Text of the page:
Monday, October 11, 2010

A Long Way Down by Nick Hornby

A Long Way Down by Nick Hornby is structured similarily to The Poisonwood Bible where each chapter is told by different perspectives. The main characters in the story are Martin, Maureen, JJ, and Jess. The story begins in England on New Years Eve. None of the characters know eachother at first, but they all end up meeting eachother due to the one thing they have in common; they're all looking to commit suicide. On Topper's House, the common suicide destination, the four meet and decide to temporarily delay their suicidal attempts to look for Jess's ex-boyfriend. Later in the night, they decide to keep delaying their suicides in hopes to save eachother by finding their qualities worth living for. They all try and support one another even though they are of various ages and even after spending much time together, they don't see eachother as friends. With Jess being the youngest at age 18, she seems to be the one with the less serious reasons for her suicidal thoughts; therefore, she is the one who tries the hardest to fix everyone's problems. "Jess clapped her hands together and stepped into the center of the room. 'I read about this on the Internet...It's called an intervention. They do it all the time in America" (268). She is the one who administers this to try to help everyone. The four characters become eachother's support system until they decide their own fate.

Discussion:
1) Martin, Maureen, JJ, and Jess form a sort of "support group" to help them with their suicidal thoughts, though they rarely see one another. Do you think that if someone was completely serious about suicide that a type of support group would stop him/her?

8 comments:

Heather M. 13-14 said...

Yes, I do believe that if someone seriously contemplated committing suicide that a support group could help stop them. By attending or being in a support group, the person wanting to committ suicide can see that they are not alone and that others are going through the same things that they are. By working together, they can discuss and talk about the reasons that are making them think suicidal thoughts and figure out a way to overcome them, just as the characters in the book did. Hopefully through these support groups, they can begin to realize how many people would be effected by their loss. Sometimes all it takes to change something you think about yourself is just an opinion from another person, especially a person who can relate to you.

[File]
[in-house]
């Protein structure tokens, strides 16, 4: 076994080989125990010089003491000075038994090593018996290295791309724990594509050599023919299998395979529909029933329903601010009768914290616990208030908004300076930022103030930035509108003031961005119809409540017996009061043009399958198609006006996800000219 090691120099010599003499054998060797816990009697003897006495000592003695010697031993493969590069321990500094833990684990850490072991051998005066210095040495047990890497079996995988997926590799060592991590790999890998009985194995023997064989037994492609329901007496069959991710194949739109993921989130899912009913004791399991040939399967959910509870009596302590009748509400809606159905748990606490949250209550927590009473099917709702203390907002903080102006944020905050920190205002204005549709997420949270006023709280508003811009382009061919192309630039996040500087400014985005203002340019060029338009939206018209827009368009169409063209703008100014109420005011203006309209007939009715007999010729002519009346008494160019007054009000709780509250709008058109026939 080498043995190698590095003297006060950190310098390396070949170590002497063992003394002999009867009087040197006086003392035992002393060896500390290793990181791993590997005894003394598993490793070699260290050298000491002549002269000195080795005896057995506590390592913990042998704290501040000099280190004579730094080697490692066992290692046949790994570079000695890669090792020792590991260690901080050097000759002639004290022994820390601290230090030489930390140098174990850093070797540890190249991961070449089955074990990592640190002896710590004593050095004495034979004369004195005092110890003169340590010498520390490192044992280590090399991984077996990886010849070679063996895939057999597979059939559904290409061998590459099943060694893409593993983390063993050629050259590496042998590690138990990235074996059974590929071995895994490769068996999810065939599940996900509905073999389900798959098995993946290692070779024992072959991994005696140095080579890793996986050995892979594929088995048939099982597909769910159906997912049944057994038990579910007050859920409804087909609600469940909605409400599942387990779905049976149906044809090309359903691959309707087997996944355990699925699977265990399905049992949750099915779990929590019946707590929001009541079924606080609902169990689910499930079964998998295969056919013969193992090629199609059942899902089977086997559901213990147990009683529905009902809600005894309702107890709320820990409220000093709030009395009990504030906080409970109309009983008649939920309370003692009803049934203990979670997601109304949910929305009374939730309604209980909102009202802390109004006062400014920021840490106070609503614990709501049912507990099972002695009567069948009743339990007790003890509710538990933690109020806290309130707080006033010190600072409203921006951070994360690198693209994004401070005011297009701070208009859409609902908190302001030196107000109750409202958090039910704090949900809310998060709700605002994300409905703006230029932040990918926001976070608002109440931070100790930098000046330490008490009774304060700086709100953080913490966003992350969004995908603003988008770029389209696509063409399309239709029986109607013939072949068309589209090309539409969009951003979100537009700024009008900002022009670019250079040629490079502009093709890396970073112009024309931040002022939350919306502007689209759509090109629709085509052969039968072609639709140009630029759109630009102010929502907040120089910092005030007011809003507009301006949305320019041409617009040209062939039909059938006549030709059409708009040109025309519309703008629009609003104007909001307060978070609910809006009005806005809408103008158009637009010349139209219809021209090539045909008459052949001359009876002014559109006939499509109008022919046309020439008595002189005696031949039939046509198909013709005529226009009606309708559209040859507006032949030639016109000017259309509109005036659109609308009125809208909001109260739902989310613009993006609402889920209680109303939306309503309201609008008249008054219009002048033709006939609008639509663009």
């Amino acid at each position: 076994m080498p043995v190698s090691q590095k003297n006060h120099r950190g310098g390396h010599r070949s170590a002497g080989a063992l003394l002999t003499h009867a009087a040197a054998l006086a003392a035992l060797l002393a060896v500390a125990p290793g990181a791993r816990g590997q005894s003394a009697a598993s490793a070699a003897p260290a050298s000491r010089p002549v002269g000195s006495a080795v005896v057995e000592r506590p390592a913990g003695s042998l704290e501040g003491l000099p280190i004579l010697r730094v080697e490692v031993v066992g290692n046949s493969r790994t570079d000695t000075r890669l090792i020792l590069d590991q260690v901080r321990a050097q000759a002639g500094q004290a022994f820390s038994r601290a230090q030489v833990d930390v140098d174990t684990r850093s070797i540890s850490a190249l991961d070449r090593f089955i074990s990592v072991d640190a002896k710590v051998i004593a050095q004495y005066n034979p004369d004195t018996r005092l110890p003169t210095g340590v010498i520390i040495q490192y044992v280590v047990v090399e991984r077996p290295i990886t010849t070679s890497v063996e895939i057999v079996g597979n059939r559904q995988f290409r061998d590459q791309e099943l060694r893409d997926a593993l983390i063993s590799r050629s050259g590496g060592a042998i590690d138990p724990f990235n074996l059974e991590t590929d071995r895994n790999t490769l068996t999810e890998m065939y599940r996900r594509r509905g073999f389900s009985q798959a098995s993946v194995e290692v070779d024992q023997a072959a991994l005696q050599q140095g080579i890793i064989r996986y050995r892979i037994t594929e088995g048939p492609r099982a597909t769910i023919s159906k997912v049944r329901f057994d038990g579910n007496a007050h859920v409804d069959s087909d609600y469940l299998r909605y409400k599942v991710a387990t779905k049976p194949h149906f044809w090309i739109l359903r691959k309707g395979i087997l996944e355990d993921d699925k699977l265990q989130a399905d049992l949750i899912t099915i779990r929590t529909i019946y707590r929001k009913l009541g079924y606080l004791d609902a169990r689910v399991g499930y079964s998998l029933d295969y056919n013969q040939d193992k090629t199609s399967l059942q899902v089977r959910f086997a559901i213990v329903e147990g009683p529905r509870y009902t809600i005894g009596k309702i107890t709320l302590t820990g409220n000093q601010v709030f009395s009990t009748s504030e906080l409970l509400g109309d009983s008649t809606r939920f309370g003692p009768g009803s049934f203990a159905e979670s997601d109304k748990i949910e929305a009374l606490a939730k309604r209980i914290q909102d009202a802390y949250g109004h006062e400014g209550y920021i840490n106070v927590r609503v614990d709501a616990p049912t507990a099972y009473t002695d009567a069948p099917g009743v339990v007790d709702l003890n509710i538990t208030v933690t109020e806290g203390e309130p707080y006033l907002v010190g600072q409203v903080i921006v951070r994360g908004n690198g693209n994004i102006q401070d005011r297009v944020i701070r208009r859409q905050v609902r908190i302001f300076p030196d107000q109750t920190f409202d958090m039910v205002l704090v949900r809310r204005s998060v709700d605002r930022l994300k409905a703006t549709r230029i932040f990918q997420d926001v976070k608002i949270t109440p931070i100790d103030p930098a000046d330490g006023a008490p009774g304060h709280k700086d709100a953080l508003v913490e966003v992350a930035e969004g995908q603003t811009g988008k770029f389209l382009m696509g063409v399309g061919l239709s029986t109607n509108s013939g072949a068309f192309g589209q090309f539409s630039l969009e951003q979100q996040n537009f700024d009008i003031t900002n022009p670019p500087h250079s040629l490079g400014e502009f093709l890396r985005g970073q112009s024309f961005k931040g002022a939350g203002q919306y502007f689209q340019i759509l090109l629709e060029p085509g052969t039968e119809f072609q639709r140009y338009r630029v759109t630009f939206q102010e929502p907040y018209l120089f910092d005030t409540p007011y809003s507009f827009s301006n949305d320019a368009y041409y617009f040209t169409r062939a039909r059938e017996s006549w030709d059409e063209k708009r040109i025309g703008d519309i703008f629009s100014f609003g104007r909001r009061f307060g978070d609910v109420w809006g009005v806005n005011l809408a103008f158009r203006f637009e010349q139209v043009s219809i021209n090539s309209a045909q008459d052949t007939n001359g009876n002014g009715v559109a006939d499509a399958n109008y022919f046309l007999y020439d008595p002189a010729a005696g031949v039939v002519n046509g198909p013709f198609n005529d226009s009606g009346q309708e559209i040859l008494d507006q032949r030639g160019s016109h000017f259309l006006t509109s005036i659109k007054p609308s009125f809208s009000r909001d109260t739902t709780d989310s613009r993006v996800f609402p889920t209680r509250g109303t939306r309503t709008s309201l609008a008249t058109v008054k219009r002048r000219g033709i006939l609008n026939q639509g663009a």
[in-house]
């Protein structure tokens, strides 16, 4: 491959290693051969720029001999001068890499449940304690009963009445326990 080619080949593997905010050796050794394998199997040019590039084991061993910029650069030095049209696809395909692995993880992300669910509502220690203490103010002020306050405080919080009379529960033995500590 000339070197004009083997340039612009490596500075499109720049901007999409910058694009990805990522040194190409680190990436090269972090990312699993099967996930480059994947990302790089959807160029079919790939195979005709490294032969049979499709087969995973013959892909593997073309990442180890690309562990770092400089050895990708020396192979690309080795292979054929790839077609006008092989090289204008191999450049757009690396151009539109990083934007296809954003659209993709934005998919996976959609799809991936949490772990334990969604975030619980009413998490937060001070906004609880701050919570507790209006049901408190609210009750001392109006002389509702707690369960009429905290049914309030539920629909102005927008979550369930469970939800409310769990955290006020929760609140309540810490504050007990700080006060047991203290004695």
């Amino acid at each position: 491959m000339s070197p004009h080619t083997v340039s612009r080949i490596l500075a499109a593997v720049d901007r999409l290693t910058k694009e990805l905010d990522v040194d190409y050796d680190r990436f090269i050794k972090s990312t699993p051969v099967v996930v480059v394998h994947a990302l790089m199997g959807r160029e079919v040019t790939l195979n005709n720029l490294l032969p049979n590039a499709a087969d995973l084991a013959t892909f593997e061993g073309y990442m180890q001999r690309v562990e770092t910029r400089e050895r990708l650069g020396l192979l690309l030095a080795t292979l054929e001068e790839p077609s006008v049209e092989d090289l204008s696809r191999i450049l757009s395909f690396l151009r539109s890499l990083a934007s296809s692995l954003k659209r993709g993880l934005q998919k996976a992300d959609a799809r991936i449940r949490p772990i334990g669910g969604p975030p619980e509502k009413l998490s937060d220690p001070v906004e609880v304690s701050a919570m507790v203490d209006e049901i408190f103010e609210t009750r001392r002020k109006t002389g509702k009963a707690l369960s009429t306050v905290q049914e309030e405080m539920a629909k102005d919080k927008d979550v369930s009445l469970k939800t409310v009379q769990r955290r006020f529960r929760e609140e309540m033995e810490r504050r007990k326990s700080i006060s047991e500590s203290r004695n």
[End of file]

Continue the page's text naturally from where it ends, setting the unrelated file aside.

Courtney R 5-6 said...

I agree with everything you have said, but i also do wonder whether or not it could truly help a suicidal person. If someone is completely lost and alone and feels as if that is their only way out, they may do it regardless of who tries and helps them. This actually occurs in the book when the group returns to Toppers House. JJ tries to stop a man from jumping, but sadly, he does. I would like to believe that some sort of support system could help anyone through a time like this because a person's life is something fragile that can never be replaced.

Sydney C.13-14 said...

I agree with Heather in the way that the support group in the book has the potential to save lives, because the members can all relate to one another and the feelings and events they are going through. Support groups seem much more helpful than interventions by people who don't understand the viewpoints of the suicidal person. These interventions tend to be one sided,and can sometimes make a person feel even more isolated and different.I have not read this book, but by your description I do find myself skeptical when you explain that the members do not consider each other friends and do not meet often. I think a regular scheduled meeting time would help fill the lives or pose as a distraction from a difficult life for those involved with suicidal thoughts.